Super Weekend – Did IMS Really Lose Her Virtue: A Mother’s Story
The purists at Indianapolis Motor Speedway shake their gray heads and mutter to themselves whenever the topic of other series racing at the stately matron at 16th and Georgetown comes up. The purists, like the children of a widow, want their wealthy and popular mother to act her age. They see the Indianapolis 500 as their father, whose sainted memory should be forever put on a pedestal, so his adoring family – presumably dressed in frock coats, vests, and cravats – can genuflect at his spatted feet. The future? Godfrey Daniels, my good man, we here in Indianapolis live firmly in the past. They believe Mother IMS should stay home and entertain her old friends at afternoon tea. Well, guess what? Mother snuck out the back door while they were trying to decide what was best for her.
And luckily for racing fans she did. The old gal refused to be put out to pasture because others knew what was best for her. She took off those gray rags and those hideously sensible black shoes and put on leopard print stretch pants, stiletto heels, and the brightest red lipstick she could find. But you know how people talk. Mama Indy had some, how do we politely say it, “gentlemen callers.” The first was that France boy from down south. He wooed her with promises of more money and prestige, even though he was what we call nouveau riche. His family didn’t have the right connections, but he was loaded. And that money would come in handy as a family rift with the Champ Car side of the family was on the horizon. So Mother Indy hooked up. And what’s wrong with that? After him, she took up with that Bernie boy from England, and that caused quite a stir because she had to build him a new place on the family compound. And then she had the audacity to run around with motorcyclists. The purist family was aghast. But she wasn’t done. She brought in a support series for the man from the South, and she started keeping company with some young college types that call themselves “gentlemen drivers.” Her purist family could hardly show their faces in public anymore. How could their mother treat them this way. Did she have no shame?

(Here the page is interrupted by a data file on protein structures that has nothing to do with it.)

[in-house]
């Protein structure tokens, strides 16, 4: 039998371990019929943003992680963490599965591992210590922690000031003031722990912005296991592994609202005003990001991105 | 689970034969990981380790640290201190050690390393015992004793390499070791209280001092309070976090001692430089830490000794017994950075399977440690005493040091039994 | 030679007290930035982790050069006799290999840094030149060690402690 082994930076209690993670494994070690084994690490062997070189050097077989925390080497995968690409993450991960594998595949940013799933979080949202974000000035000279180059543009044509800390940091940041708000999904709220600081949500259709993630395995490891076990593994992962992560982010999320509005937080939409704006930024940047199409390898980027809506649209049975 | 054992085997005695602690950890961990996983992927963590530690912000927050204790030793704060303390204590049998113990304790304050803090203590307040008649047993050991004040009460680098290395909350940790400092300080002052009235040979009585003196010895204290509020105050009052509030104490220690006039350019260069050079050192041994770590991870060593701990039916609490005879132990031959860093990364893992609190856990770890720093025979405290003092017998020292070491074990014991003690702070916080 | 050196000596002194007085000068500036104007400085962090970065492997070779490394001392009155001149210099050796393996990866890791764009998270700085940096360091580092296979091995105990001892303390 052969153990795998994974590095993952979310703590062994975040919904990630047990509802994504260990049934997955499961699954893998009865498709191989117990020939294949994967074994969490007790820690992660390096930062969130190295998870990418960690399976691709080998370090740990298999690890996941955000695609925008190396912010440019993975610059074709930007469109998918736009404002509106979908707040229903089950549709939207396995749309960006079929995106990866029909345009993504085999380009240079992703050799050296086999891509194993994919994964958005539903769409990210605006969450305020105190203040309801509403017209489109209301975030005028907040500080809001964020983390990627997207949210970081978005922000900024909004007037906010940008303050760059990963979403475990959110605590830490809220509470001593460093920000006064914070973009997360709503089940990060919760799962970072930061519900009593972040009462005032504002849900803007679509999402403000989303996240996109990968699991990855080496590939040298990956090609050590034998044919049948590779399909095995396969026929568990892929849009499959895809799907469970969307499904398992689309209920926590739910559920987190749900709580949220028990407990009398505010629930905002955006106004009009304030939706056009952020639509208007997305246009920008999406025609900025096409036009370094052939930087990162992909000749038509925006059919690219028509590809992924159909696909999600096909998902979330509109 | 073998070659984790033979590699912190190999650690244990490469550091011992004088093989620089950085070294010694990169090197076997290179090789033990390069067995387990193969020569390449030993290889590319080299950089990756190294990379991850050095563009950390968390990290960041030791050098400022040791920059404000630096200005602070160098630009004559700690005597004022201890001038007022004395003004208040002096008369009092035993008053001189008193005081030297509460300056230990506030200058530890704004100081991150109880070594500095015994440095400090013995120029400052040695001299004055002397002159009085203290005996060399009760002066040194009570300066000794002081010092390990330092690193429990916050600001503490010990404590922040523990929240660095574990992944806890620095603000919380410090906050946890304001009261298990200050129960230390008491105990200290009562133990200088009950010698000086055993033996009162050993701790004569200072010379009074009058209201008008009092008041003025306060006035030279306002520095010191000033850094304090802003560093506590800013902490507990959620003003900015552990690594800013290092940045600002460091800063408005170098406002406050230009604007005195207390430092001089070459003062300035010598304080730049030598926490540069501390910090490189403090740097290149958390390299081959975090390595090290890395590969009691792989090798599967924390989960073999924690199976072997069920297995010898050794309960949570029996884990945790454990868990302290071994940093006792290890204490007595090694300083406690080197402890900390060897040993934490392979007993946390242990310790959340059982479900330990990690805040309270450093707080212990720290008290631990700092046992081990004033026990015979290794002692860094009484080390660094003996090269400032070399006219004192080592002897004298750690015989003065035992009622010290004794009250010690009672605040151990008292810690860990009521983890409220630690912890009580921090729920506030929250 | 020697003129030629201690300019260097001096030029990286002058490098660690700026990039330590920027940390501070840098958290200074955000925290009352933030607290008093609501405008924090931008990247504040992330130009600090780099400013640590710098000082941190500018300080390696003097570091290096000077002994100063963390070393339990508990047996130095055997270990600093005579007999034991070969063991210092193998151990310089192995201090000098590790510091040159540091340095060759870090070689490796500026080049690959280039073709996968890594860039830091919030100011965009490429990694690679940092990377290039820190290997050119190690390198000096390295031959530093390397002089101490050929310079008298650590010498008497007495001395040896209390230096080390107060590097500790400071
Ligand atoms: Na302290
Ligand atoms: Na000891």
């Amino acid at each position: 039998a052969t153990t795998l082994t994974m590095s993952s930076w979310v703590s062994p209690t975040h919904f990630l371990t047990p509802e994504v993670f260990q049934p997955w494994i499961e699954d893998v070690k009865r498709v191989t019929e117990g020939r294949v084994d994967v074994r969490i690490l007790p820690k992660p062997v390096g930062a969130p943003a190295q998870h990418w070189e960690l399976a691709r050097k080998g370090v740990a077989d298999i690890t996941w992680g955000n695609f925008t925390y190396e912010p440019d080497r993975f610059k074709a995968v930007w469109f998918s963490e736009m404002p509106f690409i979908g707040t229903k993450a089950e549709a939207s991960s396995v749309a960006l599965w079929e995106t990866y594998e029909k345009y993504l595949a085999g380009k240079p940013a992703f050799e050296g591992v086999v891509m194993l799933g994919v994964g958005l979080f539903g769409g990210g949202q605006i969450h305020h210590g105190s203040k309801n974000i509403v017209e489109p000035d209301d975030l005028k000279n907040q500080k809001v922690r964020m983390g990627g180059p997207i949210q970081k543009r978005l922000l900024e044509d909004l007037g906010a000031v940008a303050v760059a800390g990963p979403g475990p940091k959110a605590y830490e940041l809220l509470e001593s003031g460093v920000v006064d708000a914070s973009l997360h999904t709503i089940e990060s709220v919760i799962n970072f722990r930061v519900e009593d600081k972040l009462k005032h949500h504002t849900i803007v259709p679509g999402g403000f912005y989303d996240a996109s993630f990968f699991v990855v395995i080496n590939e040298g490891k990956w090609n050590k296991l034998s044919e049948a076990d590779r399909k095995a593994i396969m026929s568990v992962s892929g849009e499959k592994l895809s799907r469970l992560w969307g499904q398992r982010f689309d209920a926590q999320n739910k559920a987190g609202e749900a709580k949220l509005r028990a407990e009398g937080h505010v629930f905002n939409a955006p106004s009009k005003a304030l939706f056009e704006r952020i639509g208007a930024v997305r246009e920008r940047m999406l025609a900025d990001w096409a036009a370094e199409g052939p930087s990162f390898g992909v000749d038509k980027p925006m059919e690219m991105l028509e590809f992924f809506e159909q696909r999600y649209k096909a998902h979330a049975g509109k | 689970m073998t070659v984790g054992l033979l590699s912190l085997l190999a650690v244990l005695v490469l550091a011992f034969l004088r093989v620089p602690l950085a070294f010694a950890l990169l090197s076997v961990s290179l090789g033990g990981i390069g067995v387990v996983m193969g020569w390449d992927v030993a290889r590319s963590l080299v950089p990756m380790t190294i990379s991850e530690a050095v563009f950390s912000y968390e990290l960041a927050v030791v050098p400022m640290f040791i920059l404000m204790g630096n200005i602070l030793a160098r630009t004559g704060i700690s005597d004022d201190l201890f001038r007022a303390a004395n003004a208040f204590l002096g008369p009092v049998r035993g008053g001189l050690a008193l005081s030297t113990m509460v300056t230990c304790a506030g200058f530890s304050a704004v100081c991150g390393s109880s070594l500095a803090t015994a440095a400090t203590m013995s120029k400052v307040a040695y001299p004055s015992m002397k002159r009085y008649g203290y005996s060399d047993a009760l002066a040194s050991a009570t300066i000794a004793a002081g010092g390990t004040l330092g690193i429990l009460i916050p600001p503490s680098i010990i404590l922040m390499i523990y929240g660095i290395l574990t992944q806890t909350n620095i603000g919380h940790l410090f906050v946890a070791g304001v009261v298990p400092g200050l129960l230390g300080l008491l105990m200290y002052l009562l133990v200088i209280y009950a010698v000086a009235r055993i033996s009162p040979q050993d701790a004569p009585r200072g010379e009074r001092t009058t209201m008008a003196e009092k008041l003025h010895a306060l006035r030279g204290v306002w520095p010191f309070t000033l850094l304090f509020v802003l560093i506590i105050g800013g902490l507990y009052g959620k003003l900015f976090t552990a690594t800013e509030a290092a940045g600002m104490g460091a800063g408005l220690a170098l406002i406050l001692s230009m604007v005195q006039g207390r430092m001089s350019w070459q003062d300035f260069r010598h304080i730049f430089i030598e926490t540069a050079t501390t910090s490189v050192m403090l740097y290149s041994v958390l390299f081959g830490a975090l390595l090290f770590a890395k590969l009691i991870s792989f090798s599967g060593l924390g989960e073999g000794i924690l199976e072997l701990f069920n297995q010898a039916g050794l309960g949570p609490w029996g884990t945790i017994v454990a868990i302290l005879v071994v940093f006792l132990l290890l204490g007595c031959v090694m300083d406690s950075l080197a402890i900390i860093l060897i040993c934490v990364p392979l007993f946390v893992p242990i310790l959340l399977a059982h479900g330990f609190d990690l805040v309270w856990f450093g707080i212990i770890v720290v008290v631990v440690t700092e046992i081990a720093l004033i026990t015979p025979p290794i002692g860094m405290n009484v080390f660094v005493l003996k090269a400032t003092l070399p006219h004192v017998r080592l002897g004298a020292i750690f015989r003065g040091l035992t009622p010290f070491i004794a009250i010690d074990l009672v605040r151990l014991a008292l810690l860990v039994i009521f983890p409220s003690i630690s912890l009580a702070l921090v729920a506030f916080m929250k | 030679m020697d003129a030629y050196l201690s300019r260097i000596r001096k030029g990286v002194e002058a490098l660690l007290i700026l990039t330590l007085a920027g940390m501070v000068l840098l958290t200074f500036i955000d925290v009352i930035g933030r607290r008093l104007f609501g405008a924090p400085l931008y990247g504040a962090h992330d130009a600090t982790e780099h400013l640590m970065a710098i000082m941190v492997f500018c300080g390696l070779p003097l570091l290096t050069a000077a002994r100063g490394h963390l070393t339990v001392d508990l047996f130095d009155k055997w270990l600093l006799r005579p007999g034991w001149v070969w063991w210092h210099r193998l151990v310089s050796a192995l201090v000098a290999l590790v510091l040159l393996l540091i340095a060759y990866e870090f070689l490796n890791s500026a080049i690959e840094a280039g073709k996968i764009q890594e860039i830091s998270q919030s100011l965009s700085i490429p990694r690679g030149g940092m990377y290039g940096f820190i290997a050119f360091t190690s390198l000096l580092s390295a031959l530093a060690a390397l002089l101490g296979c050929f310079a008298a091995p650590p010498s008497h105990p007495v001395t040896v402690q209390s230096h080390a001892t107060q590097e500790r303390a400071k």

The simple answer is that shame, virtue, modesty, and tradition have nothing to do with what the Indianapolis Motor Speedway has done since 1994, when it hosted the first Brickyard 400. It has done what any business is supposed to do for its owners: make money. And why is that a crime? The purists say that the tradition of the Indianapolis 500 is paramount; there should be one race only. Carl Fisher, the architect of the Indianapolis Motor Speedway, ran a series of events, including ones for motorcycles and balloons, and his first races put the cars in classes, very much like the support series for Formula 1 and the Rolex and Continental Tire Series.
Does the old lady look lonely when only 50 thousand of her friends show up for a party that can seat 250,000? Absolutely. Should perception be the deciding issue on hosting these events? Absolutely not. The bottom line for hosting an event should be the bottom line. If it make financial sense to host a race, then host it. Fenway Park is Fenway Park. They play baseball, hockey, and host concerts there. It’s the same for Wrigley Field. I’m pretty sure the Kentucky Derby at Churchill Downs is not the only time the horses run in Louisville. The Derby first ran in 1875 and the traditions (including mint juleps and ugly hats) seem to hold up pretty well with other events running on the same track. Tradition can survive change. It has to.
So the next time a new suitor comes knocking on Aunt Indy’s door, don’t purse your lips, look over the top of your glasses, and cluck a tsk, tsk. Give her a big grin and shout “You go, girl!” Tradition be damned. Have fun.